Prominent anti-abortion campaigner Rónán Mullen went so far as to say this type of thing — repeatedly — on national television:

In other words, mental health is all in the mind (you see what I did there?).

As Fionnuala MacLiam pointed out on Twitter, such a claim runs counter to the pro-lifers’ usual trope that abortion itself damages mental health, by inducing something they call post-abortion syndrome.

Too bad that post-abortion syndrome is a myth.

In summary, the argument here is that (a) real mental health conditions are fake, whereas (b) fake mental health conditions are real.

This angle amounted to little more than mental health denial.

* * *

3. That time the Bishop of Ossory told us that having an abortion after being raped is actually far worse an experience than the rape itself

According to his interview on national radio, he knows this because he heard it from some women he spoke to.

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Coincidentally, this was the same day the Psychological Society of Ireland published a report stating that decades of research shows abortion does not hurt a woman’s mental health.

Presumably, however, rape does.

* * *

4. Or that time a pro-life parliamentarian suggested that mental health *was* important, and that women who have abortions could be considered de facto INSANE in order to receive reductions on their murder sentences

Er, yes. After spending weeks denying that mental health even exists, the ‘No’ side tried to switch the argument to imply that having an abortion was itself a sign of mental derangement.

As a psychologist I admit this strategy particularly irked me.

Its contorted logic — presented to parliament by the grandson of our republic’s first President — epitomized entirely the systematic inter-generational stigmatization of Irish women that the Eighth Amendment issue had come to symbolize.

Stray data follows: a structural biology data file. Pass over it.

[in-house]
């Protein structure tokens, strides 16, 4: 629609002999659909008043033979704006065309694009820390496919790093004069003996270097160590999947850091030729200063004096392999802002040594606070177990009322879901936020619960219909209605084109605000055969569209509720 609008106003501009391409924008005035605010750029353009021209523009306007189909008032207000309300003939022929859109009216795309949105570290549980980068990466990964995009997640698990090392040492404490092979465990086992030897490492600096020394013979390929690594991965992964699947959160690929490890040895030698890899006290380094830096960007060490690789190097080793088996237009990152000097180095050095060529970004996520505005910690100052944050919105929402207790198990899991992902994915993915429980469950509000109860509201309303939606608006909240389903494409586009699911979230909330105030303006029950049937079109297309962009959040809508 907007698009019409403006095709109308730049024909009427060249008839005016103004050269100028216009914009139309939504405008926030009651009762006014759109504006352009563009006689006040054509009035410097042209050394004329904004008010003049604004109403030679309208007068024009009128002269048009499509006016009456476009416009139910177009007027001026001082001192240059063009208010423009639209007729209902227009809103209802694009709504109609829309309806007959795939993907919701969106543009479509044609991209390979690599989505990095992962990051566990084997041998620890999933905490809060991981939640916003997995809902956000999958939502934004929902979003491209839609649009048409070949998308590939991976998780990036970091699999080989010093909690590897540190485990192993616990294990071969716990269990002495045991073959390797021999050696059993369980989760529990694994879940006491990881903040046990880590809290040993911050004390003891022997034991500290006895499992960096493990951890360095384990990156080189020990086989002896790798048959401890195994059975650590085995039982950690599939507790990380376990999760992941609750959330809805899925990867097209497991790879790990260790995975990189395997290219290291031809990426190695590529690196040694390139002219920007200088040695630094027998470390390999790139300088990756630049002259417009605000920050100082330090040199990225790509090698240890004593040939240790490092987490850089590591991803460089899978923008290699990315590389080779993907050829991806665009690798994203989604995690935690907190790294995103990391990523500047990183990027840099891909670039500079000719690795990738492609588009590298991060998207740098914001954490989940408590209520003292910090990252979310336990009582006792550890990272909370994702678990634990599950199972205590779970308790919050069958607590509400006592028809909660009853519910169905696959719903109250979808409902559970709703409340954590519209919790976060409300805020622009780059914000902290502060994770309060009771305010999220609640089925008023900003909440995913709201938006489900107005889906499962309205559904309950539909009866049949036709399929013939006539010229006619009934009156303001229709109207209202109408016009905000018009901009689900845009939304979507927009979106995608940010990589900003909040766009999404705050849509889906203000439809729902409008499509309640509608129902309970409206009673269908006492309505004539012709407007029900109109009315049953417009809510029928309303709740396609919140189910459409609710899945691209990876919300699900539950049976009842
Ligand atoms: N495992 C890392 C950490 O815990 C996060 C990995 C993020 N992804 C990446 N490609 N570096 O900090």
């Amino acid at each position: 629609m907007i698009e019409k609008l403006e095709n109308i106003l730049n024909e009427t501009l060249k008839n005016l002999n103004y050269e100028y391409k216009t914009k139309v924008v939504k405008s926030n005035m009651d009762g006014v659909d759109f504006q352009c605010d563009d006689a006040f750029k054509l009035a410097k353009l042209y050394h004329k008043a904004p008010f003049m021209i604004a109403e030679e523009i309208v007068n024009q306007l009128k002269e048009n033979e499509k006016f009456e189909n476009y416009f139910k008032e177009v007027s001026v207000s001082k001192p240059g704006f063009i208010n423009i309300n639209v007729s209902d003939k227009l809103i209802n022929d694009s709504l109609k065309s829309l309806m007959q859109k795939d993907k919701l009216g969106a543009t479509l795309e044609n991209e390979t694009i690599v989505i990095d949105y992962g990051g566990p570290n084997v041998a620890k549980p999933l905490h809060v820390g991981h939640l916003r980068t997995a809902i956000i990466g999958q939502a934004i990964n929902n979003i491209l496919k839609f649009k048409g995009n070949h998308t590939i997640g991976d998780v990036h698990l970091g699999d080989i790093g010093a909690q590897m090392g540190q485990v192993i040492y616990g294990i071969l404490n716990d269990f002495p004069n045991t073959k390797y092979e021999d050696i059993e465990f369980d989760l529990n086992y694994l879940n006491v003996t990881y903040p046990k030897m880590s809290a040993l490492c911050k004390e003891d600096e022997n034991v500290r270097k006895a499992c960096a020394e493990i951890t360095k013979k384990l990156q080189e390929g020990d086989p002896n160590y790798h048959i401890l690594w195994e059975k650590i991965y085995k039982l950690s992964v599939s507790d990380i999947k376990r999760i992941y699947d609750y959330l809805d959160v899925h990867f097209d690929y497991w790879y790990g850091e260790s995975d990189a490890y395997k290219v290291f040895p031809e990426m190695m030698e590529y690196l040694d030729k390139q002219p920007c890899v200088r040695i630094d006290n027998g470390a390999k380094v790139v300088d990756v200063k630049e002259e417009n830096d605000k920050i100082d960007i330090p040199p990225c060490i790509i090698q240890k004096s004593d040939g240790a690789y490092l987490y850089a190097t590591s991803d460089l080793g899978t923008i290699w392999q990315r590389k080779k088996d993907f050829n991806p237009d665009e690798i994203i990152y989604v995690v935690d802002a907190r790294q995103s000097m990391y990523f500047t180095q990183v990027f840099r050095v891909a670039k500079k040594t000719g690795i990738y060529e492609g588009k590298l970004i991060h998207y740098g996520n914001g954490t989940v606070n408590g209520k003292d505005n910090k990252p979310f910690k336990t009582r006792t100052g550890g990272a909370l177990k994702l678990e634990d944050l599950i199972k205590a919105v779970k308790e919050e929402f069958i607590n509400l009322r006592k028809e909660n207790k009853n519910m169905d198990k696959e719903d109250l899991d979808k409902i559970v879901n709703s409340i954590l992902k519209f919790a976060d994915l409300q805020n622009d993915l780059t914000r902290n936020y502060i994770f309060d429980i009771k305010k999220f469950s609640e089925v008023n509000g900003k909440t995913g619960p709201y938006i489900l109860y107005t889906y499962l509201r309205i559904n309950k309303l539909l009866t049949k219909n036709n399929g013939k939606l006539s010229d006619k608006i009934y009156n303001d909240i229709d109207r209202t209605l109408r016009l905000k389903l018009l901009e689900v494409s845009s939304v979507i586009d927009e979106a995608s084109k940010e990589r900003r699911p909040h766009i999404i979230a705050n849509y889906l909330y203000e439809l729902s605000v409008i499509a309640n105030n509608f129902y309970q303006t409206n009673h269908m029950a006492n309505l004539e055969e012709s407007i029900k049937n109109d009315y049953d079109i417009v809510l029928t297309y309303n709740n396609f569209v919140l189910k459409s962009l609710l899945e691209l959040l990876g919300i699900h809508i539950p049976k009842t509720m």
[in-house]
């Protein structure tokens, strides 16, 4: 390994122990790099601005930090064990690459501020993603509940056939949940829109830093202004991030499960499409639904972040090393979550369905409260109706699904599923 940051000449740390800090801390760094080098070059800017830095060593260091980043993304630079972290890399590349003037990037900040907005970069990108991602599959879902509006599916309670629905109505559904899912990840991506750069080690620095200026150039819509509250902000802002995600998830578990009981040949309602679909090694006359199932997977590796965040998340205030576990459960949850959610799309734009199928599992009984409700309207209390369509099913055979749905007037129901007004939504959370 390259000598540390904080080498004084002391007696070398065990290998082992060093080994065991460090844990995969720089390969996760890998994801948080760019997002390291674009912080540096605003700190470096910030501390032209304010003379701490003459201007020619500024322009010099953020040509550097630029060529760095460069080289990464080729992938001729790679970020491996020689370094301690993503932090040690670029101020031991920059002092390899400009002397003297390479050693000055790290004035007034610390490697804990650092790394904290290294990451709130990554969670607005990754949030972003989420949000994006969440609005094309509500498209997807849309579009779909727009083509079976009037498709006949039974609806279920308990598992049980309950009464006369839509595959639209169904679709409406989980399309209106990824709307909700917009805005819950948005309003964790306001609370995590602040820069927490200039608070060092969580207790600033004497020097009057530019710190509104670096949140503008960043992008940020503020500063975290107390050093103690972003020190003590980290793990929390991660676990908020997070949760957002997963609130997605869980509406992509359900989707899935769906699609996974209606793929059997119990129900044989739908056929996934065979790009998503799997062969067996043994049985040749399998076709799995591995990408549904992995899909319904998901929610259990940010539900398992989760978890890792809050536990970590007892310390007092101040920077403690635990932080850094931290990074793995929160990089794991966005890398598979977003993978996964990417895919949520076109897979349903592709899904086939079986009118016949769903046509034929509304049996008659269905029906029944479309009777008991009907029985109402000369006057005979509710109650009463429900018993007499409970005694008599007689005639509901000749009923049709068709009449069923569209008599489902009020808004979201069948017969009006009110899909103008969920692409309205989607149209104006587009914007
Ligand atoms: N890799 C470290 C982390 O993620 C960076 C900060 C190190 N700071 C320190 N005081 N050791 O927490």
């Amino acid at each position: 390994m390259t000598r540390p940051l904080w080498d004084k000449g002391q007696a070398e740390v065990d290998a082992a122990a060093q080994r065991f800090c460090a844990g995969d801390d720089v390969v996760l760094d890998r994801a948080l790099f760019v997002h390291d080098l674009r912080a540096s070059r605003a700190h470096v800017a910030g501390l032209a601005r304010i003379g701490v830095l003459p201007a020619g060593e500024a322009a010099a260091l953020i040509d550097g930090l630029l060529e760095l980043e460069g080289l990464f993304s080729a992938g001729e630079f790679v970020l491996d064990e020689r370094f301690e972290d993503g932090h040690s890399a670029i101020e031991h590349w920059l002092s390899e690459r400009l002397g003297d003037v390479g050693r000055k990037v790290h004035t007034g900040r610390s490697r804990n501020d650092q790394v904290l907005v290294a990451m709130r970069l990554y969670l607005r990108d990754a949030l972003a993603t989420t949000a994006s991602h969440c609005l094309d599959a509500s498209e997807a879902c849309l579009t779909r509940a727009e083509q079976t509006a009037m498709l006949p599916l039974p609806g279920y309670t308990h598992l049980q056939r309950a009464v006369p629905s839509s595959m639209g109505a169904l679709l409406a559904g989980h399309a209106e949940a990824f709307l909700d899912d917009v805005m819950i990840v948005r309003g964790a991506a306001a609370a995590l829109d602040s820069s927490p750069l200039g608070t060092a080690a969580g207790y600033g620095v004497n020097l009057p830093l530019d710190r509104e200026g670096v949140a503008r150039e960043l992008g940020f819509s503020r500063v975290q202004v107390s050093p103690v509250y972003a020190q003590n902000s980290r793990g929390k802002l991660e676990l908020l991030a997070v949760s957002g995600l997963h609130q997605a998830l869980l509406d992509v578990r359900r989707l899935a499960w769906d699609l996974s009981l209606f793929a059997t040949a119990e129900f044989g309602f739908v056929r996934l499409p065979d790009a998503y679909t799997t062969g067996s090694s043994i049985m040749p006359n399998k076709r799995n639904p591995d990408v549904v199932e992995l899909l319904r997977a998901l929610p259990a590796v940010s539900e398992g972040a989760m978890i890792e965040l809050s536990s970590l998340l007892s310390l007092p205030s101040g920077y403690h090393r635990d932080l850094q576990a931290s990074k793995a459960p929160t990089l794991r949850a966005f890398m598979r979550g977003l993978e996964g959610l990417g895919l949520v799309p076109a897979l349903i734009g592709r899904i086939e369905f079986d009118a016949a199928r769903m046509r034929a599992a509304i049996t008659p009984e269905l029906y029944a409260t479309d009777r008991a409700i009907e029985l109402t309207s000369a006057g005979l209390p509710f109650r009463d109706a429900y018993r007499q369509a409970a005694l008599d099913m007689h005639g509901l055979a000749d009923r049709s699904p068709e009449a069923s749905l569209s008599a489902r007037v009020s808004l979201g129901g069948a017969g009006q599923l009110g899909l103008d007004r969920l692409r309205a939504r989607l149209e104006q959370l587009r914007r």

It also revealed the panic that gripped the pro-life movement when public opinion began to overwhelm them in the campaign’s final days.

In some ways the idea represents a kind of cognitive dissonance. These people think their own position is so compelling that anyone who holds a different view to them must be mentally unstable. They think that no right-minded person would ever have an abortion. They just don’t get it.

The fact these people’s own grasp of reality is so poor will remain a one of life’s pathetic ironies.

They will never get it.

* * *

5. That time a Life Institute spokesperson argued that abortion statistics were inflated because they included Irish women who were not white

Here she is again in all her glory:

Obviously black women don’t count as Irish.

Or, indeed perhaps, as people.

* * *

6. That time the director of the Iona Institute mysteriously claimed there were 18,000 GPs in Ireland…

…when there are actually just 2,500. He had wanted to play down the proportion who supported a ‘Yes’ vote.

What gives? Well it’s a bit of a mystery. But as Aoife Barry pointed out on Twitter, 18,000 GPS locations were mapped on an Irish website a decade ago…

Maybe that’s what he was referring to?

It is a fundamental tenet of the scientific method that correlational reasoning is parlous.

The fact that 1,300 GPs supported repeal AND 18,000 points of interest were added to global positioning-system maps in 2008 seems, in retrospect, a particularly unconvincing correlation on which to base an argument against constitutional change.

* * *

7. Or that time he seemed to describe female bodies as “our property”, warning that providing women with bodily autonomy was akin to “nationalising half the housing stock”

Here he is again:

Cool the jets, snowflakes! David didn’t state that women’s bodies were men’s property. He merely implied that they were analogous to men’s property, because it was an analogy and that’s how analogies work.

David deleted this tweet, so even he might have seen the problem with this one.

* * *

8. That time the anti-abortion ‘Save the 8th’ campaign wheeled out a ‘psychiatric nurse’ who claimed to have assisted with abortions in an English clinic for five years but turned out actually to have worked just as a porter for 8 months…

…and who then — allegedly — misrepresented his qualifications by falsifying his certificates.